This moving biographical drama follows the life of revered baseball player Lou Gehrig (Gary Cooper). Championed by sportswriter Sam Blake (Walter Brennan), Gehrig eventually gets recruited by the New York Yankees, joining a team of heavy hitters that includes the legendary Babe Ruth. When Gehrig marries his spirited sweetheart, Eleanor (Teresa Wright), things look up for him, but he is soon sidelined by a terrible illness that he bravely tries to battle.

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Eight Men Out



The 1919 Chicago White Sox are considered the greatest team in baseball and, in fact, one of the greatest ever assembled to that point. However, the team's owner, Charles Comiskey, is a skinflint with little inclination to reward his players for a spectacular season. When a gambling syndicate led by Arnold Rothstein gets wind of the players' discontent, it offers a select group of Sox -- including star pitcher Eddie Cicotte -- more money to play badly than they would have earned by winning the World Series against the Cincinnati Reds. A number of players, like Chick Gandil, Swede Risberg, and Lefty Williams, gladly go along with the scheme. The team's greatest star, Shoeless Joe Jackson, is depicted as being not very bright and not entirely sure what is going on.

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Moneyball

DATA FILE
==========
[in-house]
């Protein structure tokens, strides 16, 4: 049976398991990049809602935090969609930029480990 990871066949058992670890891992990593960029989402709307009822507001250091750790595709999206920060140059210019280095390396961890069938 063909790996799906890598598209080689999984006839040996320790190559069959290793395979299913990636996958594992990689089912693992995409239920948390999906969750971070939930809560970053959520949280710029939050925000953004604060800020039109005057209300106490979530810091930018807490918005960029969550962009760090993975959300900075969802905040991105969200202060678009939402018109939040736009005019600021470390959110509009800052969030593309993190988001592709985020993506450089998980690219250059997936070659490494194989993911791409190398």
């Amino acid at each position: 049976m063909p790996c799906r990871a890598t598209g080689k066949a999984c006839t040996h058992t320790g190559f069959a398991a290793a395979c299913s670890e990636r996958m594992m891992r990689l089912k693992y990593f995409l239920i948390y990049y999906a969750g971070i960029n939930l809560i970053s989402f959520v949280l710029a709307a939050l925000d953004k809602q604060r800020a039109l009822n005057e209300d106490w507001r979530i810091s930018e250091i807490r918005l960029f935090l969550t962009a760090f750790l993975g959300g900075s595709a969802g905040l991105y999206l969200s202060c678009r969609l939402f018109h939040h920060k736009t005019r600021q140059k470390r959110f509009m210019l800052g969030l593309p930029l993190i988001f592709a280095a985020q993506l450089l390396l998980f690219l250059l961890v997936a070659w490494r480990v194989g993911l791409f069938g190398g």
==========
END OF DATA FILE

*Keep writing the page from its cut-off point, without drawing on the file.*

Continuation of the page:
Billy Beane (Brad Pitt), general manager of the Oakland A's, one day has an epiphany: Baseball's conventional wisdom is all wrong. Faced with a tight budget, Beane must reinvent his team by outsmarting the richer ball clubs. Joining forces with Ivy League graduate Peter Brand (Jonah Hill), Beane prepares to challenge old-school traditions. He recruits bargain-bin players whom the scouts have labeled as flawed, but have game-winning potential. Based on the book by Michael Lewis.

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The Rookie



Jim Morris is the son of a career military man, who moves the family to a small Texas town. The lack of a baseball league there for youngsters inhibits the young left-handed pitcher's progress and an injured shoulder ends any shot at a professional career. Many years later, Morris, married with three children, is a high school science teacher as well as head baseball coach. His team from Big Lake finds it impossible to hit his pitching when he throws batting practice. Hoping for some degree of mutual motivation, his struggling players offer him this agreement: if they win the district championship to reach the state playoffs, he must attend a tryout camp for Major League Baseball. The team makes it, forcing Jimmy to keep his end of the bargain. When he does, the professional scouts discover his ability to repeatedly throw a baseball at 98 miles per hour, a feat that fewer than 10 professional baseball players at the time could.

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Bull Durham